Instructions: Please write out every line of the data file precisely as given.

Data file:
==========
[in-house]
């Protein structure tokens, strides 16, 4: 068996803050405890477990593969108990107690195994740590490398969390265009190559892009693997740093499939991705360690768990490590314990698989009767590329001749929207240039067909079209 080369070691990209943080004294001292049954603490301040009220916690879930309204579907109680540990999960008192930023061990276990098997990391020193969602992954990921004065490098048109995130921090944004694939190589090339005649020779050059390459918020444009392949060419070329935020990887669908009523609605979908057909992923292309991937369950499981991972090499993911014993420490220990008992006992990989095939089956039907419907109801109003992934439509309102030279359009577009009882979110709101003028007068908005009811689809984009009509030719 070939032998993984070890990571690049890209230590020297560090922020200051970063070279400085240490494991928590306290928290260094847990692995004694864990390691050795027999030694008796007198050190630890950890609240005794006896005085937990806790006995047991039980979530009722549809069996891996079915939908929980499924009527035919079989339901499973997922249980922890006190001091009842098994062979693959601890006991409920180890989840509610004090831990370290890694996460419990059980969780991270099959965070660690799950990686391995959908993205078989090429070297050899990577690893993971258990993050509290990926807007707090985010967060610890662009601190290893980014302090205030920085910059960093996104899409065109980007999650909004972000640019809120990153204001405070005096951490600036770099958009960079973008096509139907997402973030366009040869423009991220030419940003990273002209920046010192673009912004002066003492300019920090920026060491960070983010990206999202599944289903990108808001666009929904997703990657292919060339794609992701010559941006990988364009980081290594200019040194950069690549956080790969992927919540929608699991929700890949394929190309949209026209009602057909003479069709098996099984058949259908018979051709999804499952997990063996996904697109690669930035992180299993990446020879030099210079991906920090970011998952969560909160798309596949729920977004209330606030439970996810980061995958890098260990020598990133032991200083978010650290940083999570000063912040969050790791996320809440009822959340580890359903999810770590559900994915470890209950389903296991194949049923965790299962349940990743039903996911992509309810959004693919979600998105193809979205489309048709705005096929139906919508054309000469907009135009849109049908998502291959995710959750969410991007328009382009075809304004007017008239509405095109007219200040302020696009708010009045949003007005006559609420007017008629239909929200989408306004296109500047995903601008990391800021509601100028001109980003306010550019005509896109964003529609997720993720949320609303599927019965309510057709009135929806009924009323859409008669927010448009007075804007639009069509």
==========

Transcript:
[in-house]
């Protein structure tokens, strides 16, 4: 068996803050405890477990593969108990107690195994740590490398969390265009190559892009693997740093499939991705360690768990490590314990698989009767590329001749929207240039067909079209 080369070691990209943080004294001292049954603490301040009220916690879930309204579907109680540990999960008192930023061990276990098997990391020193969602992954990921004065490098048109995130921090944004694939190589090339005649020779050059390459918020444009392949060419070329935020990887669908009523609605979908057909992923292309991937369950499981991972090499993911014993420490220990008992006992990989095939089956039907419907109801109003992934439509309102030279359009577009009882979110709101003028007068908005009811689809984009009509030719 070939032998993984070890990571690049890209230590020297560090922020200051970063070279400085240490494991928590306290928290260094847990692995004694864990390691050795027999030694008796007198050190630890950890609240005794006896005085937990806790006995047991039980979530009722549809069996891996079915939908929980499924009527035919079989339901499973997922249980922890006190001091009842098994062979693959601890006991409920180890989840509610004090831990370290890694996460419990059980969780991270099959965070660690799950990686391995959908993205078989090429070297050899990577690893993971258990993050509290990926807007707090985010967060610890662009601190290893980014302090205030920085910059960093996104899409065109980007999650909004972000640019809120990153204001405070005096951490600036770099958009960079973008096509139907997402973030366009040869423009991220030419940003990273002209920046010192673009912004002066003492300019920090920026060491960070983010990206999202599944289903990108808001666009929904997703990657292919060339794609992701010559941006990988364009980081290594200019040194950069690549956080790969992927919540929608699991929700890949394929190309949209026209009602057909003479069709098996099984058949259908018979051709999804499952997990063996996904697109690669930035992180299993990446020879030099210079991906920090970011998952969560909160798309596949729920977004209330606030439970996810980061995958890098260990020598990133032991200083978010650290940083999570000063912040969050790791996320809440009822959340580890359903999810770590559900994915470890209950389903296991194949049923965790299962349940990743039903996911992509309810959004693919979600998105193809979205489309048709705005096929139906919508054309000469907009135009849109049908998502291959995710959750969410991007328009382009075809304004007017008239509405095109007219200040302020696009708010009045949003007005006559609420007017008629239909929200989408306004296109500047995903601008990391800021509601100028001109980003306010550019005509896109964003529609997720993720949320609303599927019965309510057709009135929806009924009323859409008669927010448009007075804007639009069509």